Australian Airport Security Guards Made Travelers Hand Over Phones & Passwords
By World News
Human rights activists have expressed concern over the practice, calling it a violation of privacy
Australia found itself embroiled in yet another controversy this week after returning travelers claimed they were forced to hand over their phones and passwords to border officials at the airport.
One man told The Guardian on Tuesday that he and his partner were made to write down their phone passwords for border officials upon returning to Australia from a 10-day vacation in Fiji.
Upon giving officials their passwords, their phones were taken into a separate room for half an hour, where it was unclear what was being searched.
“We weren’t informed why they wanted to look at the phones. We were told nothing,” the man said, calling it a “gross violation of privacy.”
“Who knows what they’re taking out of it? With your phone and your passcode they have everything, access to your entire email history, saved passwords, banking, Medicare, myGov. There’s just so much scope,” he added.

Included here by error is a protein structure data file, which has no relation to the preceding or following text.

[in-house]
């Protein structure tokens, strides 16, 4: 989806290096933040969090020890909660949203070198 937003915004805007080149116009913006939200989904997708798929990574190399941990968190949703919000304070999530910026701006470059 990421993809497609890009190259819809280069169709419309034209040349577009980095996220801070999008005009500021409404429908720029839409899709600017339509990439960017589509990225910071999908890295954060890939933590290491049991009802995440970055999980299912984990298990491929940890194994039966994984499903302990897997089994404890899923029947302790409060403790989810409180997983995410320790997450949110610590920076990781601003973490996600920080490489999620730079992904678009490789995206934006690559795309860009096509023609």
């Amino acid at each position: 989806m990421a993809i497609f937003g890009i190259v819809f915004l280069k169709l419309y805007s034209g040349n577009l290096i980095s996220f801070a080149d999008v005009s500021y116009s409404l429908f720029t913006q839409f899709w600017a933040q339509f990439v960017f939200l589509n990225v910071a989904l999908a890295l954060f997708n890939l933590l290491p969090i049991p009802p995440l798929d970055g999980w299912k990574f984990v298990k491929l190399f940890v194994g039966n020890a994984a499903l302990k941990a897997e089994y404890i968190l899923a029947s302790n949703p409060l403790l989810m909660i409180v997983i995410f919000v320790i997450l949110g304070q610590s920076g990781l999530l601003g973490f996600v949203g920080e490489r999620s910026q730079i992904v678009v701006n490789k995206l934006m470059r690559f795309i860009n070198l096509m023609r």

Unfortunately, the practice is nothing new and Australian border officials have the power to request devices and passwords from incoming travelers, whether they’re Australian or not.
A spokesperson for the Australian Border Force told The Guardian that the practice was intended to “protect the Australian community from harm” and boasted that “information seized from passengers phones has contributed to the success of many domestic law enforcement operations targeting illegal activities.”
Journalists and human rights activists, however, condemned the practice, calling it “gross and abusive” and comparing Australia under the current Morrison government to an authoritarian dictatorship.
“Really concerning – this is what authoritarian countries do. Should not be happening in #Australia,” Human Rights Watch researcher Sophie McNeill wrote on Tuesday.
Journalists in particular – who have a duty to protect sources and other confidential information – expressed concern over the practice, with Australian reporter Jim Malo tweeting that it “feels kinda f**ked up that I’d feel the need to wipe my phone coming back into my own country.”
Others, including former Australian Senator Scott Ludlam, responded by calling for a bill of human rights in the country.
Australia has been at the center of several international controversies recently, including its decision this month to detain and deport celebrity tennis player Novak Djokovic, who was not vaccinated against Covid-19.